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Understanding Your Credit Report

On Behalf of | Oct 30, 2013 | Consumer Protection

Fortunately, the majority of consumers have a clear
understanding of the importance their credit has over their
financial well-being.  As a consumer your knowledge of your
credit report
and its accuracy can mean the difference between
you being approved credit at favorable interest rates or not.
The accuracy of the information contained in your report by
creditors, banks, and other institutions is important because so
many parties rely on the information in determining whether or not
to maintain or extend you credit.

Good credit makes life easier, allowing you to qualify for
loans, mortgages and insurance coverage at the lowest interest
rates and can also make finding employment easier.  With the
serious role your credit plays in your life as a consumer, it is
important to understand how to read your credit report to ensure
the accuracy of the information reported.  While most
consumers would like to place blame on the companies reporting
inaccurately, the reality is only you are responsible for regularly
reviewing your report to ensure its accuracy.  Essentially,
you need to take an active role in reviewing
your report regularly to make sure no errors exist affecting
your opportunity to obtain credit.

To better understand your credit report, you need to understand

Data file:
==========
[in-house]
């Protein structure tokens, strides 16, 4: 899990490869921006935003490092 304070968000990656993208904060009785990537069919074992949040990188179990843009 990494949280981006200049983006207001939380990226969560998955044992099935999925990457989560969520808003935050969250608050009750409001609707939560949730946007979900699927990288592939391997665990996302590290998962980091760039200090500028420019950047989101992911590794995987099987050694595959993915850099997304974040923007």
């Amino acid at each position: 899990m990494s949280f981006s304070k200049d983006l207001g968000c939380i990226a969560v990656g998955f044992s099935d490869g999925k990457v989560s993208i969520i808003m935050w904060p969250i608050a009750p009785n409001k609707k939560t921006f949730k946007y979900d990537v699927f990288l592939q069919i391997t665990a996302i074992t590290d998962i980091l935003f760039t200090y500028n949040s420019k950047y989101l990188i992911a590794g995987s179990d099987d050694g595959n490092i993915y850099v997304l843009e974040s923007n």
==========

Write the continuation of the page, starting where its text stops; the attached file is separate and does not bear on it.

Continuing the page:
where the information originates, how errors happen and how you can
correct these errors.  Your credit report is a compilation of
information all about you.  This information includes
everything from your finances (how you pay your bills), employment
history (past and present), rental and mortgage information and
personal information including your social security number, phone
number and address.

The information is collected by the credit reporting agencies
from the credit card companies, banks, mortgage companies,
landlords and employers.  This information is then sold and
used as a measure of your creditworthiness.  Imagining for a
moment the enormity of information passed back and forth, errors
are more than likely to occur.  Errors can also occur as a
result of identity theft.  Regardless of how the errors
occurred, it is your responsibility to discover them and work
toward correcting them before they case you

Under the Fair Credit Reporting Act (“FCRA”), you are entitled
to one free copy of your credit report annually.  You may
retrieve a free copy of your credit report at annualcreditreport.  After you receive a
copy of your report, review it for accuracy.  Review your
personal information, your employment information and your
accounts.  Make sure your payment history is accurate and your
balances are up to date.  Make sure the accounts reporting in
fact belong to you and not to another

If you find information that is inaccurate, you must take steps
to correct the information.  Under the FCRA, you can dispute
any inaccurate information directly with the credit reporting
agencies.  A written letter detailing the inaccurate information is the most
thorough means of disputing and will provide you with the best
results, however the credit reporting agencies do have online
disputing pages for faster results.

If you are having problems with your credit report or need
assistance in understanding the information reporting about you contact SmithMarco P.C. for a free case